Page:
On my first solo extended out of the country trip, I found myself at a pub in Bruge drinking with the a bunch of new friends I didn’t know the day before. A quote that stuck with me from that night was that you travel not to experience everything, but to find all the great things about a place to return to. In the travel atmosphere that is suggestive of the bucket list and country counting attitude, I am all for the counter viewpoint of also returning to a place that once put you in a state of awe. The Huemul Circuit is currently my favorite hike in the world, so a return trip to Patagonia meant I’d head back there.
As I start to write this, I am not sure how this report will go. This is the first time I’m writing up the exact same hike on this page and it didn’t deviate much from my first trip. Secondly, my SD card crapped out during this trip leading me to lose a good portion of my data unbeknown to be until I started going through the pictures post trip. To that end, I’m approaching this write up of the Huemul Circuit as a complement to the my first report with the insight that the trail has gotten much more popular.
This is part 2 of my Patagonia and Carretera Austral trip report series. You can navigate to the other parts in the index below. Read More
Being my first attempt I have plenty to learn about what works and what doesn’t work in terms of video. I’d welcome any suggestions as well. If you like these, please subscribe to my Youtube Channel to let me know, thanks!
When it comes to quitting, the biggest opponent was my own ego. Part of that ego preventing me from making the best decision for myself regarding quitting may be the desire to accomplish something for completeness sake. Perhaps the reason for such as desire is rooted in the fear of missing out, in that I know I didn’t miss anything if I complete it. In a sense, that completeness attitude may actually miss the real reason we head into nature, which is to experience nature. For me, hiking is about the means just as much or even greater than the ends. If it truly the experience and enjoyment of nature we are after, then there is no shame in quitting and returning to experience it when we are in a better situation.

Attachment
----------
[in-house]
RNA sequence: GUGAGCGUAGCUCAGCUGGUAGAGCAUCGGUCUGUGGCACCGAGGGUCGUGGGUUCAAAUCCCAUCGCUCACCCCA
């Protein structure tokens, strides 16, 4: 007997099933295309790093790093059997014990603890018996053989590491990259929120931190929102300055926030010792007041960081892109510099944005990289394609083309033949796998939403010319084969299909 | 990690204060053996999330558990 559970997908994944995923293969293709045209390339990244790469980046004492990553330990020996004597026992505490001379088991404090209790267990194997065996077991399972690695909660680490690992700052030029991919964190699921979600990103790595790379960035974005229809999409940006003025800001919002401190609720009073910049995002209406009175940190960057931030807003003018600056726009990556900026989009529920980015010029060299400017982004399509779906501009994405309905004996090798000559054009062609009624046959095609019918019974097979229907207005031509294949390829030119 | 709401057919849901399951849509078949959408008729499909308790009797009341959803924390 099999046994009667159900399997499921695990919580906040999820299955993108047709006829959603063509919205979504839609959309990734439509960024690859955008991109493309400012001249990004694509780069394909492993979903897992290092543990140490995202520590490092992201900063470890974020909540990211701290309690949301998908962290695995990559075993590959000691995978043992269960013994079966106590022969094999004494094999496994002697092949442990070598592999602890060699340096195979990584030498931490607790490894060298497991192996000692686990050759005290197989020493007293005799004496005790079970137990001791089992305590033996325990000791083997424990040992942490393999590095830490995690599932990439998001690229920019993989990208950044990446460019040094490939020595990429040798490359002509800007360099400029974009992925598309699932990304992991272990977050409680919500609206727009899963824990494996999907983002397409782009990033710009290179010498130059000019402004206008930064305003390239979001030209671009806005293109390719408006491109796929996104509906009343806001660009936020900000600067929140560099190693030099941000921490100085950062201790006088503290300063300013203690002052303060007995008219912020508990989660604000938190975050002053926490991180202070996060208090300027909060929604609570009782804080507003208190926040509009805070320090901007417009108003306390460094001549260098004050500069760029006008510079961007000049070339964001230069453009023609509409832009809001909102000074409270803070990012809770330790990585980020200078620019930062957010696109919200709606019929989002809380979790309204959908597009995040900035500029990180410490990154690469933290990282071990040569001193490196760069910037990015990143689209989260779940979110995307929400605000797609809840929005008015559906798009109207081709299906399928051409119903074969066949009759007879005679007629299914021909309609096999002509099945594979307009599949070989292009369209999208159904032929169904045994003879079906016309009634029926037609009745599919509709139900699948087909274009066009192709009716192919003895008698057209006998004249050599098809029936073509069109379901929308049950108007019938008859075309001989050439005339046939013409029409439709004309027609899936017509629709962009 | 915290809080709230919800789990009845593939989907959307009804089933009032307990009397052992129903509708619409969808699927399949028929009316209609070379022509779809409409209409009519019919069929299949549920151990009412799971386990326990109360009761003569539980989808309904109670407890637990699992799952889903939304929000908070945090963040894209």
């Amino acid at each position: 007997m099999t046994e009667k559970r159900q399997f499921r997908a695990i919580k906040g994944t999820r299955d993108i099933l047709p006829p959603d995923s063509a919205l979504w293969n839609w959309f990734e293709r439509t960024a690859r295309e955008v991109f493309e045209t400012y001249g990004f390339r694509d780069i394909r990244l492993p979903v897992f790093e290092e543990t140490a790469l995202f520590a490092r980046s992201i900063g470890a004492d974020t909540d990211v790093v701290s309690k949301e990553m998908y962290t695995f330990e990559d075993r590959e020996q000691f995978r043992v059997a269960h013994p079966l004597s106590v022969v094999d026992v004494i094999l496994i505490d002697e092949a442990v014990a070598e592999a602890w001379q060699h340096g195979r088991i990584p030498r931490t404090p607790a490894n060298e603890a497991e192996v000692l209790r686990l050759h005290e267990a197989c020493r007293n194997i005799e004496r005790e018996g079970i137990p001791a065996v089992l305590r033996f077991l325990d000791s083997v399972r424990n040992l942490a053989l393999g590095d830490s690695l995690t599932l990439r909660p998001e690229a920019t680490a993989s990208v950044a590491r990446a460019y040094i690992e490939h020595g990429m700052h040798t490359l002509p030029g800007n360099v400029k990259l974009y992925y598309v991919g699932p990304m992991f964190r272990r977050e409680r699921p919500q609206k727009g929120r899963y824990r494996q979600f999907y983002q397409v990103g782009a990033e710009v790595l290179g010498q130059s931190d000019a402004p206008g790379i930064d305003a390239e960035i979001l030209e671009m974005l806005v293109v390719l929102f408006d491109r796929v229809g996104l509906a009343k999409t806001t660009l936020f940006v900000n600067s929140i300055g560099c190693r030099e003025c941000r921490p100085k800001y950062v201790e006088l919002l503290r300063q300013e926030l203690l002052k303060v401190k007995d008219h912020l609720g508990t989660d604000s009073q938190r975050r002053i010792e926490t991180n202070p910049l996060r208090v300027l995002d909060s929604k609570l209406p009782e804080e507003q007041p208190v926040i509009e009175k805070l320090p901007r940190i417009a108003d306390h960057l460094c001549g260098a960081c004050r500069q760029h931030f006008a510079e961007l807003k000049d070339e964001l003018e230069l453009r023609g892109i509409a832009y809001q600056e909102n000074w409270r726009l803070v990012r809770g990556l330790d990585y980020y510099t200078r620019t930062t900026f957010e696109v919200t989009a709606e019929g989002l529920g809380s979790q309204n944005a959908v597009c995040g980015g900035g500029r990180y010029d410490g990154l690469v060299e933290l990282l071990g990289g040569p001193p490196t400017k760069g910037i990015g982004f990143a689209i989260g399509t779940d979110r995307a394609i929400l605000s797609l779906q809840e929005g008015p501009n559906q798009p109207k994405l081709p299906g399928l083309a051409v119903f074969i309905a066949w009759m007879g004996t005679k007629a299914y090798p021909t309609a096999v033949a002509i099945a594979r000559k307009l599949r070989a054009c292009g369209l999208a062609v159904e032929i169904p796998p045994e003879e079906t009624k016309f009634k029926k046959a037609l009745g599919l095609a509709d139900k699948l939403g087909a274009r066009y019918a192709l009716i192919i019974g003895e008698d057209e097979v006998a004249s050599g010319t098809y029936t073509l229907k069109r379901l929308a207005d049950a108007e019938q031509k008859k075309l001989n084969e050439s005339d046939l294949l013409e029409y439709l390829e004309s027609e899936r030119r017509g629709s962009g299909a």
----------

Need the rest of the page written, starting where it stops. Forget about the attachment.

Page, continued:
Of course I was disappointed that I couldn’t compete the Ausangate Circuit. What helped was looking back at the experience we did have of climbing the grassy pass around Ausangate before navigating ourselves off the Ausangate Circuit to find our way to the Rainbow mountains off trail and realizing how great that was. It wasn’t the experience I was expecting, but it was amazing nonetheless. Secondly, I knew that I’d return someday and finish the hike for a brand new experience of the Ausangate Circuit. That day came two years later when I found a business class fare sale back to Peru.
Two years ago, we found a cheap COPA fare down to Santiago de Chile for spring break. Of all the places available to us, we went for Patagonia and it has remained one of my favorite trips. Crossing over Paso John Gardener to the magnificent glacier grey was beyond words, though I tried my best. It was my favorite viewpoint among all the places I’d seen to that point. There was also something so simple as getting off the plane and hitting the trails for a week. That feeling was especially strong for me this past spring after the mega planned New Zealand trip a few month before. All these factors combined to motivate me to head back to Patagonia once again when we found another sale to Santiago de Chile, this time we were headed to the Argentinian side. At the end of it, I came out with a new favorite trek.
Recently, airfare between Europe and United States have been on an all-time low driven by budget airlines like WOW, Norwegian, and Level even in the summer high season. With the ease of the trans-Atlantic commute and the beginning of summer hut to hut trekking season in Europe, I thought it was appropriate to jump back in the time machine to June 2014 and write about the time we did a segmented Walker’s Haute Route trek. As with my previous report about the past, my information might be dated now. Please cross check all the trail information with reputable sources.
Before I get started on the report, a key aspect to keep in mind is that the Walker’s Haute Route is really sections of different hut to hut hikes that was put together to fit the 2 week holidays Europeans, especially Brits, have by Kev Reynolds and the Cicerone guide books. There are many, many different alternatives you can take or loop together. The number of trails in Switzerland is pretty astounding, though it fits since the entire country is pretty much just glacier carved valleys.
A unique aspect of our trek was that we started the hike in mid-June, which was before the official Walker’s Haute Route season that year. So we had to mixed and matched different sections of the trails around, hence the segmented nature of this trip.